Upgradability
Allowing your contract to be swapped out smoothly
In some cases, you may want to write a new updated smart contract. This can be for multiple reasons, such as fixing bugs or adding new features. However, because you cannot just change the code of a contract already uploaded on the chain, the upgrade process becomes significantly more complex than web2 and there are many things you will need to consider.

Block size limitations

Due to the expense of sending large amounts of data, it would be unreasonable or impossible to send all data to a new contract in a single transaction if you store a significant amount, such as in the case of a token contract which may have tens of thousands of users. You will have to set up functions to transfer data strategically and in manageable chunks.

Decentralization and security

If a single admin calls a function that would transfer over all user data to a new contract, in many cases that would also mean they could simply read the data themselves by transferring it to a contract they have total read access to. To prevent this risk to user privacy, it is wise to only give your users permission to transfer over their own data. Using the example of a token contract once again, allow only the users permission to transfer their token balance to the upgraded token contract. Otherwise there is a risk of an admin reading their balance without their permission.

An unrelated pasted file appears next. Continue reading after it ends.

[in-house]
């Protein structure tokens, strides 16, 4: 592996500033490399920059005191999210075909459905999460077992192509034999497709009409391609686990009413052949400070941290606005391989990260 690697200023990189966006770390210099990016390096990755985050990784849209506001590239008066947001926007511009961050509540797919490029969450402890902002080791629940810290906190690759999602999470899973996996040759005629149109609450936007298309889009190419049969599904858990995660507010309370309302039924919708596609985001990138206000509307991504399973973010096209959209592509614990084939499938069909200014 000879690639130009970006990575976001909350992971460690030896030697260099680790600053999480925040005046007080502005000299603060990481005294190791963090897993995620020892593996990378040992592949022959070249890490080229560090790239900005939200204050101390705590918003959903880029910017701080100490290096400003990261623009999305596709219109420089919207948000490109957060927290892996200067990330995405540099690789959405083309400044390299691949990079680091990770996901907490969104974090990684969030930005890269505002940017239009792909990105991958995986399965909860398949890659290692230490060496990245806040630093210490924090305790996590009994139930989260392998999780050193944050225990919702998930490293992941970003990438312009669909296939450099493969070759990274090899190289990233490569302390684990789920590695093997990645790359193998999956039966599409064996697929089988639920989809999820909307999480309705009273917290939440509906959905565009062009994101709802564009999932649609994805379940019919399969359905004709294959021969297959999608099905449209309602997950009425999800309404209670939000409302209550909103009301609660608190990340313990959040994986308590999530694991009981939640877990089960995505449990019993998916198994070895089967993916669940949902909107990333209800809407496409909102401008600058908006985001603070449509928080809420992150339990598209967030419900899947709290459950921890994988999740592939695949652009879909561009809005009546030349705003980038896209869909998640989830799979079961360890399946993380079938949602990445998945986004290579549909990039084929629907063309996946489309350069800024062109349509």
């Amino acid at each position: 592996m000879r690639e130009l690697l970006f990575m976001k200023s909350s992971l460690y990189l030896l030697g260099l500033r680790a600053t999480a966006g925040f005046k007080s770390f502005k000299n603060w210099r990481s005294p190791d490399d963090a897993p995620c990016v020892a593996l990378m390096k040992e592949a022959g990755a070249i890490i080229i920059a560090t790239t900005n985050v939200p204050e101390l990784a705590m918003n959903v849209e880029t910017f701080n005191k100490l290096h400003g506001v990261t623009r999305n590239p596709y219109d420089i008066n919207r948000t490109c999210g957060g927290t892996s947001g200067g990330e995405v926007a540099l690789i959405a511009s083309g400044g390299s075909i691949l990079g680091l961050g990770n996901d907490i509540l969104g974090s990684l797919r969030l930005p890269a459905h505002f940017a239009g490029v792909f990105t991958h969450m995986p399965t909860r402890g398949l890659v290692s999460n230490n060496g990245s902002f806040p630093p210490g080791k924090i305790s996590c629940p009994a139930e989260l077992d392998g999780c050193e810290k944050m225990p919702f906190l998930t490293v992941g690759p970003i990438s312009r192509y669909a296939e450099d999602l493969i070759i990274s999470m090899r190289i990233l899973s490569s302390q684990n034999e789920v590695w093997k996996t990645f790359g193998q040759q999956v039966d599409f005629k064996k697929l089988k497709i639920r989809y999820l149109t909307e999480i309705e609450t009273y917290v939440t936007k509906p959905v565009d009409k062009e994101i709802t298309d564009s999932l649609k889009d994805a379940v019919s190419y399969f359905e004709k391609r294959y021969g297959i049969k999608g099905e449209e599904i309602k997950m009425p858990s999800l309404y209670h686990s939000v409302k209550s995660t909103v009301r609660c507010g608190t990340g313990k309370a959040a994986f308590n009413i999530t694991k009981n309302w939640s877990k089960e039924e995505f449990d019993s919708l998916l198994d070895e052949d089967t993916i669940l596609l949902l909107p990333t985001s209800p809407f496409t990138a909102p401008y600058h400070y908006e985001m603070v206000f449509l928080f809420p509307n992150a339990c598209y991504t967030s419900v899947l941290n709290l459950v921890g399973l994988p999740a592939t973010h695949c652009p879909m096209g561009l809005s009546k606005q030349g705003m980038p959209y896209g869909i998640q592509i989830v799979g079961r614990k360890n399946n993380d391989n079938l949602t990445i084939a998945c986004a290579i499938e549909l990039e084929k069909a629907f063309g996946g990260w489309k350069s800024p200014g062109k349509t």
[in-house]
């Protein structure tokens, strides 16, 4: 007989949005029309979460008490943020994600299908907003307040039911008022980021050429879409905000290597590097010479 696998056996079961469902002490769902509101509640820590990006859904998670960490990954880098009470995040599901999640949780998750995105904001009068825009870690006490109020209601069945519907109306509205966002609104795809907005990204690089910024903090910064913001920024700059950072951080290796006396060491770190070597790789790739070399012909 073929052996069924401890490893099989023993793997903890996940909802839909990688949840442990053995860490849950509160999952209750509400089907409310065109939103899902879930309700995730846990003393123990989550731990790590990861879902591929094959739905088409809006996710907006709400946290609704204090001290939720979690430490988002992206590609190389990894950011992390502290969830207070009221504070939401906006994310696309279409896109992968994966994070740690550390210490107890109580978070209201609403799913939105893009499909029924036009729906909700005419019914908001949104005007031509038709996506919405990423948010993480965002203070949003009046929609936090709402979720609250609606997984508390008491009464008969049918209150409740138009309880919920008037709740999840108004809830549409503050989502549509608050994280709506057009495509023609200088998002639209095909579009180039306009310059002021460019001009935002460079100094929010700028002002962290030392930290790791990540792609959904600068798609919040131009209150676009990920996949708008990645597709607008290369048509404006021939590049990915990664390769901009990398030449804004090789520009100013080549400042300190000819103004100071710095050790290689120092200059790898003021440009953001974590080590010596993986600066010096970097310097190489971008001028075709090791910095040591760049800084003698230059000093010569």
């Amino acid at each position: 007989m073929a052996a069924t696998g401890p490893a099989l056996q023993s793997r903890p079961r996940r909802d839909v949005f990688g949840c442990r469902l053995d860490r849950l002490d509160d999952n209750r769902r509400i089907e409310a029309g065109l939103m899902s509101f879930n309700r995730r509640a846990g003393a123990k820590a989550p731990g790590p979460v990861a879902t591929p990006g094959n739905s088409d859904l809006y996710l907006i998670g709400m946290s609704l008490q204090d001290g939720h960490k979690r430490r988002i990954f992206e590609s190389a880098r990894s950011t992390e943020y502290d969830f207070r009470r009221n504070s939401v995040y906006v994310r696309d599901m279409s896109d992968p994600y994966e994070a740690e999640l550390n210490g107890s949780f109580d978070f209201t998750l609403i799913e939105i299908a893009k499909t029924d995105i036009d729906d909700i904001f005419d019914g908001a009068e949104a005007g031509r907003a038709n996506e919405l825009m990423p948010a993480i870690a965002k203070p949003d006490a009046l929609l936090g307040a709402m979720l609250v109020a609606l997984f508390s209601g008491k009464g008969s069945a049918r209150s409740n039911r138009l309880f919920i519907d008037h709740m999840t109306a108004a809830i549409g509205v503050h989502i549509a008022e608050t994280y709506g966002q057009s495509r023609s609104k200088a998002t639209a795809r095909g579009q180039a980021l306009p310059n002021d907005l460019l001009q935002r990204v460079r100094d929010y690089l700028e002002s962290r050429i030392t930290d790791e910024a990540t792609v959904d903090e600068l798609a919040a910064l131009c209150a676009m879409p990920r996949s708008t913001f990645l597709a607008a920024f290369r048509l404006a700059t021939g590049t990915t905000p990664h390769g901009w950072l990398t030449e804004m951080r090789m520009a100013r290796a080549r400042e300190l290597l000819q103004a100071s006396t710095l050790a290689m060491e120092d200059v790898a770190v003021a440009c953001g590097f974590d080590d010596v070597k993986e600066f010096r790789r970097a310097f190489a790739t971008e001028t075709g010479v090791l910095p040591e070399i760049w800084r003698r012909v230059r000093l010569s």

Data removal

In some cases, you may want to ensure once the data is transferred it is immediately deleted, or otherwise prevented from being accessed again from the old contract. This is to prevent the possibility of a user taking advantage of their data existing on two contracts simultaneously. For example, if an NFT contract was updated and the NFTs were moved over to the new contract, but the old contract did not remove them after transferring, you could risk your users selling both the old and new copy their NFTs. Your specific contract may not require data deletion like this, but it is important to consider all possibilities and think from the perspective of potential attackers to decide if this is a risk you need to prevent.
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